ELLISON v. WALKER

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ELLISON v. WALKER
1955 OK 86
281 P.2d 931
Case Number: 36105
Decided: 03/29/1955
Supreme Court of Oklahoma

KENNETH ELLISON ET AL., PLAINTIFFS IN ERROR,

v.

HUGH WALKER ET UX., DEFENDANTS IN ERROR.

Syllabus

¶0 1. Where there is any evidence reasonably tending to sustain a jury's verdict and judgment based thereon, such verdict and judgment will not be reversed on appeal.

2. The measure of damages to real property which are of a temporary character is the reasonable cost of repairing the damage or restoring the property to its former condition, where, as herein, the cost of restoration or repairing is shown to be less than the fair value of the property before and after the injury and the building can be restored to substantially the condition it was prior to the injury.

3. Where the instructions as a whole show that the issues were fairly presented to the jury, a general exception to the charge or portions thereof is of no avail unless such instructions are entirely erroneous.

4. Where the record shows exceptions to the instructions were made after the jury had been charged, counsel had made their arguments, the cause submitted and the jury had retired to deliberate, exception came too late.

[281 P.2d 932]

Appeal from the District Court of Oklahoma County; Sam Sullivan, Judge.

Action to recover damages arising out of drilling operations on adjacent lands, by Hugh Walker, et ux., against Kenneth Ellison. From a judgment for plaintiffs, the defendant appeals. Affirmed.

Robinson, Shipp, Robertson & Barnes, Oklahoma City, for plaintiffs in error.

Renegar & Renegar, Oklahoma City, for defendants in error.

JOHNSON, C. J.

¶1 The parties will be referred to herein as they appeared in the trial court.

¶2 Hugh Walker as plaintiff brought an action in the District Court of Oklahoma County against defendant, Kenneth Ellison, to recover $3,000 damage to his dwelling house allegedly caused by the vibrations of defendant's drilling and operation of an oil and gas well in the immediate vicinity of his property. It was alleged that the vibration caused the house foundation to sink and the plaster to crack; that the floors are no longer level and the doors and window sashes have become loose and rickety by reason of the continuous vibration. The defendant answered by general denial. The cause was tried to a jury which rendered a verdict for plaintiff for $1,500 and the trial court rendered judgment accordingly. From the order overruling a motion for a new trial, the defendant appeals.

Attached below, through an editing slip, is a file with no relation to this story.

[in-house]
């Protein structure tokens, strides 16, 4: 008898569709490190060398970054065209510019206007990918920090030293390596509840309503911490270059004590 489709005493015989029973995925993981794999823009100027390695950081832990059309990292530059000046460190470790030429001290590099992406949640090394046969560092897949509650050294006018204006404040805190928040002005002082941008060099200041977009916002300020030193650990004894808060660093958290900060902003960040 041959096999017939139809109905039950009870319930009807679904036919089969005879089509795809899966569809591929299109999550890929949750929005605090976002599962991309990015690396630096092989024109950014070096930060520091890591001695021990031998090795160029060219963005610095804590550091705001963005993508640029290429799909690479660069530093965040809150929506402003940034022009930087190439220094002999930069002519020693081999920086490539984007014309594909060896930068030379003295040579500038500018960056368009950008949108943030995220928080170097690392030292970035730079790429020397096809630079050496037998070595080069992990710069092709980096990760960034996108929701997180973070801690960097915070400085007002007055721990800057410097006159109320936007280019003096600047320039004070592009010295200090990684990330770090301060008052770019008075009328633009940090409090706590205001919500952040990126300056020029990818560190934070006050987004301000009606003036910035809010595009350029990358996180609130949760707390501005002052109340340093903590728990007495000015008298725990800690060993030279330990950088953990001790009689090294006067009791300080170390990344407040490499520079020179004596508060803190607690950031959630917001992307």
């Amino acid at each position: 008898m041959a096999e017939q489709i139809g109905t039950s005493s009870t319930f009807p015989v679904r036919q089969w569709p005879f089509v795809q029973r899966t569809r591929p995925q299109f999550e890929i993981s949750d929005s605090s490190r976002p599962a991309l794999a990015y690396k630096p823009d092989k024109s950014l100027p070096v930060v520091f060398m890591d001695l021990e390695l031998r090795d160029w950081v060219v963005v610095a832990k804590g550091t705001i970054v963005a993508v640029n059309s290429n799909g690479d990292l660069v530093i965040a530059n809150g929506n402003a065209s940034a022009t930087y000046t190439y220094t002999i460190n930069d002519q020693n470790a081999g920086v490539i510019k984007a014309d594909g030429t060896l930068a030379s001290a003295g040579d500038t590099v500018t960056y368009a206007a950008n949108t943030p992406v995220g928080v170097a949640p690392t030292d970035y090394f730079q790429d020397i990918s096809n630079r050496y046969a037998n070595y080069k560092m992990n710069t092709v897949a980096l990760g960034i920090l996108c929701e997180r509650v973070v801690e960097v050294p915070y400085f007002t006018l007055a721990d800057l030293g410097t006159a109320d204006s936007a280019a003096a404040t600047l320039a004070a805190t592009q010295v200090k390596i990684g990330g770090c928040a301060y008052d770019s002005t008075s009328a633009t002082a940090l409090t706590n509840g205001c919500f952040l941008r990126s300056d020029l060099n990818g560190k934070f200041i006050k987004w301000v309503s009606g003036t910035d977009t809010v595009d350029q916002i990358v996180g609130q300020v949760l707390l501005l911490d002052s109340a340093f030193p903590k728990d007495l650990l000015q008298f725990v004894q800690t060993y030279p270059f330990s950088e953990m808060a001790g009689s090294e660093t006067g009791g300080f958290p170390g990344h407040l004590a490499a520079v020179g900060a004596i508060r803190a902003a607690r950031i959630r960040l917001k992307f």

¶3 The substance of the defendant's contentions and argument for reversal are that the verdict and judgment is not sustained by the evidence; that the defendant was materially prejudiced by the trial court's admission of incompetent evidence over his objections, concerning costs of repairing the alleged damages to the house, and that the jury was charged by improper and erroneous instructions.

¶4 The crux of this appeal then is: First, has plaintiff proved that vibrations from defendants' well caused damages to their home and, if so, to what extent? Second, is the proper measure of damages the cost of repairing the house and restoring it to its original condition? Third, were the court's instructions erroneous and prejudicial to the defendant?